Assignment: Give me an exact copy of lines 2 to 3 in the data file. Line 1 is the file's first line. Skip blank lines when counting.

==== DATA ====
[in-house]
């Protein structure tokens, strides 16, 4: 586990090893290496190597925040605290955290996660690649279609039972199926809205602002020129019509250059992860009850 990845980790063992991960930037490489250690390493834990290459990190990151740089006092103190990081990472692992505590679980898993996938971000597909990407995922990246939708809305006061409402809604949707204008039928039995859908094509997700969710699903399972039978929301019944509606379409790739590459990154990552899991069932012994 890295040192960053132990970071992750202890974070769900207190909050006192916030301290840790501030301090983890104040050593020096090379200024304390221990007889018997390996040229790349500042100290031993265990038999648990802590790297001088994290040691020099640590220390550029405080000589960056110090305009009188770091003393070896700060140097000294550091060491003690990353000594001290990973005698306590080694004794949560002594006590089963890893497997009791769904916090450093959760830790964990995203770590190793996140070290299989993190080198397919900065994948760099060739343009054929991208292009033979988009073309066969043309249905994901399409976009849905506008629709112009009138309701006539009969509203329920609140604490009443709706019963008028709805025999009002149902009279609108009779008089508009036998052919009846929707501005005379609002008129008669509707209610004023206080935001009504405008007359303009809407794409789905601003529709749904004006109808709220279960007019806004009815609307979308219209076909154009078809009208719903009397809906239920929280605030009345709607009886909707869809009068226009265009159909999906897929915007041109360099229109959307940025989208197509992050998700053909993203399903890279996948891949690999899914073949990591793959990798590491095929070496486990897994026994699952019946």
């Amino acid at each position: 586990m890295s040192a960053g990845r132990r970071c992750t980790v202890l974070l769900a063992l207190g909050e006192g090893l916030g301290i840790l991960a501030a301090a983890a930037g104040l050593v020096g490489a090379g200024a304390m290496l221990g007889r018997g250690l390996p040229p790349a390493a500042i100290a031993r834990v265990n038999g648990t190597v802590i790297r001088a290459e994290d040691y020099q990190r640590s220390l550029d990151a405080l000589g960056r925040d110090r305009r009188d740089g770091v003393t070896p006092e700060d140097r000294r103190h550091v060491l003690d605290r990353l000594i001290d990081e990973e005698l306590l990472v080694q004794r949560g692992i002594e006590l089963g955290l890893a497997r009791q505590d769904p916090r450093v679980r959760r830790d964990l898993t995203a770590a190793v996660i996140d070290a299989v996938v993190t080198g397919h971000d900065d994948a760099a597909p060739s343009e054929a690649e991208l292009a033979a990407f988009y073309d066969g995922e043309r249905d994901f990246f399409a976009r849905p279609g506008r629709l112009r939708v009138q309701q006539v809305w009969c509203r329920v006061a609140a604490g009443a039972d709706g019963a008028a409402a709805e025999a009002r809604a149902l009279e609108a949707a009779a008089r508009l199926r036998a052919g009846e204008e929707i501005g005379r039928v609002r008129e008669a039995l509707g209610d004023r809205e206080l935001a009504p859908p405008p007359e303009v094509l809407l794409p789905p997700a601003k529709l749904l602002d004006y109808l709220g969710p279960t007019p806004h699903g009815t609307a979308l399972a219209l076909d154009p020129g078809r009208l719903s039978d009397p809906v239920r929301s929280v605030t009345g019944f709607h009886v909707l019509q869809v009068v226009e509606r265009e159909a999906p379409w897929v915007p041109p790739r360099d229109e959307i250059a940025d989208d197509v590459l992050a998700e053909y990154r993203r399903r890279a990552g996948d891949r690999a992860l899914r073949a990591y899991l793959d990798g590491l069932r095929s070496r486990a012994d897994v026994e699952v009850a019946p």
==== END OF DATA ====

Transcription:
């Protein structure tokens, strides 16, 4: 586990090893290496190597925040605290955290996660690649279609039972199926809205602002020129019509250059992860009850 990845980790063992991960930037490489250690390493834990290459990190990151740089006092103190990081990472692992505590679980898993996938971000597909990407995922990246939708809305006061409402809604949707204008039928039995859908094509997700969710699903399972039978929301019944509606379409790739590459990154990552899991069932012994 890295040192960053132990970071992750202890974070769900207190909050006192916030301290840790501030301090983890104040050593020096090379200024304390221990007889018997390996040229790349500042100290031993265990038999648990802590790297001088994290040691020099640590220390550029405080000589960056110090305009009188770091003393070896700060140097000294550091060491003690990353000594001290990973005698306590080694004794949560002594006590089963890893497997009791769904916090450093959760830790964990995203770590190793996140070290299989993190080198397919900065994948760099060739343009054929991208292009033979988009073309066969043309249905994901399409976009849905506008629709112009009138309701006539009969509203329920609140604490009443709706019963008028709805025999009002149902009279609108009779008089508009036998052919009846929707501005005379609002008129008669509707209610004023206080935001009504405008007359303009809407794409789905601003529709749904004006109808709220279960007019806004009815609307979308219209076909154009078809009208719903009397809906239920929280605030009345709607009886909707869809009068226009265009159909999906897929915007041109360099229109959307940025989208197509992050998700053909993203399903890279996948891949690999899914073949990591793959990798590491095929070496486990897994026994699952019946």
């Amino acid at each position: 586990m890295s040192a960053g990845r132990r970071c992750t980790v202890l974070l769900a063992l207190g909050e006192g090893l916030g301290i840790l991960a501030a301090a983890a930037g104040l050593v020096g490489a090379g200024a304390m290496l221990g007889r018997g250690l390996p040229p790349a390493a500042i100290a031993r834990v265990n038999g648990t190597v802590i790297r001088a290459e994290d040691y020099q990190r640590s220390l550029d990151a405080l000589g960056r925040d110090r305009r009188d740089g770091v003393t070896p006092e700060d140097r000294r103190h550091v060491l003690d605290r990353l000594i001290d990081e990973e005698l306590l990472v080694q004794r949560g692992i002594e006590l089963g955290l890893a497997r009791q505590d769904p916090r450093v679980r959760r830790d964990l898993t995203a770590a190793v996660i996140d070290a299989v996938v993190t080198g397919h971000d900065d994948a760099a597909p060739s343009e054929a690649e991208l292009a033979a990407f988009y073309d066969g995922e043309r249905d994901f990246f399409a976009r849905p279609g506008r629709l112009r939708v009138q309701q006539v809305w009969c509203r329920v006061a609140a604490g009443a039972d709706g019963a008028a409402a709805e025999a009002r809604a149902l009279e609108a949707a009779a008089r508009l199926r036998a052919g009846e204008e929707i501005g005379r039928v609002r008129e008669a039995l509707g209610d004023r809205e206080l935001a009504p859908p405008p007359e303009v094509l809407l794409p789905p997700a601003k529709l749904l602002d004006y109808l709220g969710p279960t007019p806004h699903g009815t609307a979308l399972a219209l076909d154009p020129g078809r009208l719903s039978d009397p809906v239920r929301s929280v605030t009345g019944f709607h009886v909707l019509q869809v009068v226009e509606r265009e159909a999906p379409w897929v915007p041109p790739r360099d229109e959307i250059a940025d989208d197509v590459l992050a998700e053909y990154r993203r399903r890279a990552g996948d891949r690999a992860l899914r073949a990591y899991l793959d990798g590491l069932r095929s070496r486990a012994d897994v026994e699952v009850a019946p």